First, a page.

In many a state, the general body or managing committee cannot perform its legitimate functions without the concurrence of the registrar of cooperative societies whose knowledge and wisdom either in banking or management is suspect. In order that the eligibility for being on the board falls in the hands of proper persons, the quantitative ceilings on the individual shareholdings is sought to be removed with the proviso that no individual member together with his immediate relatives and Hindu undivided family (HUF) in which he is a member or a firm in which he is a partner or a company (in which he and his immediate family holds more than 10% of the capital), should be allowed to hold more than 5% of the capital of the UCB.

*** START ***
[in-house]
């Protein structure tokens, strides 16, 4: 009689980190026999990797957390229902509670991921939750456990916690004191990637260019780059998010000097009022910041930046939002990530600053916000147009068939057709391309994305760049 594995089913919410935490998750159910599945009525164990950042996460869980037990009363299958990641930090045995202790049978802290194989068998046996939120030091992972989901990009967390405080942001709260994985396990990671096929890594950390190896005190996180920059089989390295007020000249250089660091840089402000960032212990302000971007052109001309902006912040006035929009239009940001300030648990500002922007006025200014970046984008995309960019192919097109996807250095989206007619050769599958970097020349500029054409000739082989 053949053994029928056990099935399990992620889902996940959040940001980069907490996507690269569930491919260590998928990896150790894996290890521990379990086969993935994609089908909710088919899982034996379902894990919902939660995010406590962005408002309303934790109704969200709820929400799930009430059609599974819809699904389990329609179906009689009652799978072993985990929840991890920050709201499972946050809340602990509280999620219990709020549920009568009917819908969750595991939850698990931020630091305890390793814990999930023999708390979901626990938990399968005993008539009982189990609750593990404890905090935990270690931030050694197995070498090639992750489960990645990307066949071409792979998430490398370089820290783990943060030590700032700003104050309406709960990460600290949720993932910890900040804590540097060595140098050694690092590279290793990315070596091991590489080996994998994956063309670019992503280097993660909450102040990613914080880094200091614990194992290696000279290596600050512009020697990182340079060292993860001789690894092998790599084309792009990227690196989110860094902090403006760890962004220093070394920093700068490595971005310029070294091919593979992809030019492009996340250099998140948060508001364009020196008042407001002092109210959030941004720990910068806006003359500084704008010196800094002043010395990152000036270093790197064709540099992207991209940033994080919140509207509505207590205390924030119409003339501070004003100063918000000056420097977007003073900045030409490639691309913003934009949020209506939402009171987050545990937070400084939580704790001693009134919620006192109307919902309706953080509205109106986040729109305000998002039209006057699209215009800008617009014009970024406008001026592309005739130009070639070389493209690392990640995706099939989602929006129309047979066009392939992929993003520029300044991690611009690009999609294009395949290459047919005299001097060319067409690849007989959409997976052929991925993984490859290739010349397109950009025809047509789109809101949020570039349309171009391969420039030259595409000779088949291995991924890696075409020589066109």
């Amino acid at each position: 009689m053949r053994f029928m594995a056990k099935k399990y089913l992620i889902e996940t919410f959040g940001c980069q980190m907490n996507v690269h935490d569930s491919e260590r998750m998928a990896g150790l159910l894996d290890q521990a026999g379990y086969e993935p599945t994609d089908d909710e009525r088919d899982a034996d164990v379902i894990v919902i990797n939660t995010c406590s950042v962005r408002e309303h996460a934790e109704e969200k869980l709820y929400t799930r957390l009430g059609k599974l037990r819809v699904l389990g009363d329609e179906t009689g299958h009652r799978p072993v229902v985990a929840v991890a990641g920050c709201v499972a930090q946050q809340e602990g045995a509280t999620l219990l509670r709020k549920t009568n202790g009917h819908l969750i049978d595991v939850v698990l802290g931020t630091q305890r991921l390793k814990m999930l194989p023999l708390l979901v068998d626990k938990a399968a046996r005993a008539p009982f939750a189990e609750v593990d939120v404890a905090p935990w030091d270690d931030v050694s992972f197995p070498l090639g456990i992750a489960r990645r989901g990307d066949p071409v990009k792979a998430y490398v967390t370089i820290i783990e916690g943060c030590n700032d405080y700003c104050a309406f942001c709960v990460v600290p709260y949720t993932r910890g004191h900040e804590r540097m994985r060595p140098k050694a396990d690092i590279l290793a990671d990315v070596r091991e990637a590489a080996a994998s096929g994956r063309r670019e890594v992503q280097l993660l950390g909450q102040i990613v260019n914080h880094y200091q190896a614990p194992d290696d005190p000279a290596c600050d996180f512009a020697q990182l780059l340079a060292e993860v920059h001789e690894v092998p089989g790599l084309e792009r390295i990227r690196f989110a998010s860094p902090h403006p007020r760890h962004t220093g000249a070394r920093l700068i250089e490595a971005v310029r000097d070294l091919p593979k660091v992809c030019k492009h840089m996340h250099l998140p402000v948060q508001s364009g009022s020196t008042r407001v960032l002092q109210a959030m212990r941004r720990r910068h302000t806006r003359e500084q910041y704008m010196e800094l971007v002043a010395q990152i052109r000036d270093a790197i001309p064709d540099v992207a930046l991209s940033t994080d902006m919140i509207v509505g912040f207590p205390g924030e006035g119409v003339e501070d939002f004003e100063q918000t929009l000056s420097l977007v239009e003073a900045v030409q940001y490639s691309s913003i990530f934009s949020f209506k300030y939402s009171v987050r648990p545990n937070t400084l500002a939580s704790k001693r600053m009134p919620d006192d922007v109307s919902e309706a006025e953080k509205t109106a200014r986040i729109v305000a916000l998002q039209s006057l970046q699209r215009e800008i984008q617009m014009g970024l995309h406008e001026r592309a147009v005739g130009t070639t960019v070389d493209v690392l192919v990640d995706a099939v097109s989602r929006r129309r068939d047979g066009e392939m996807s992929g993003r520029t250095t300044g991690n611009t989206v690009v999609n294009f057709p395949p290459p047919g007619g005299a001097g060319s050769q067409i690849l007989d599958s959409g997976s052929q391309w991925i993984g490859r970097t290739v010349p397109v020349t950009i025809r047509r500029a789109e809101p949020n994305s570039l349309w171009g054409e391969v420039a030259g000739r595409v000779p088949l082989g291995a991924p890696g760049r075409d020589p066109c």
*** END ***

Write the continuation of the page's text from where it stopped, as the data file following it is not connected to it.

While the audit of the UCBs shifted to chartered accountants (CAs) following the recommendations of Madhavarao Committee several of them could be unaware of the state cooperative act provisions that might be having a bearing on the accounting function.
Duality of control is made out as a big issue which according to me is a non-issue. All the new generation private commercial banks have more than one boss like Securities and Exchange Board of India (SEBI), Registrar of Companies (RoC) and the RBI. The players and the umpire should not be the same person.
In so far as the appointment of directors to the board is concerned, it is imperative that these should be cleared by RBI after carrying out the due diligence exercise as is done for a private commercial bank or the local area bank. It is time that RBI reviews its norms for anybody to be on the UCB’s board.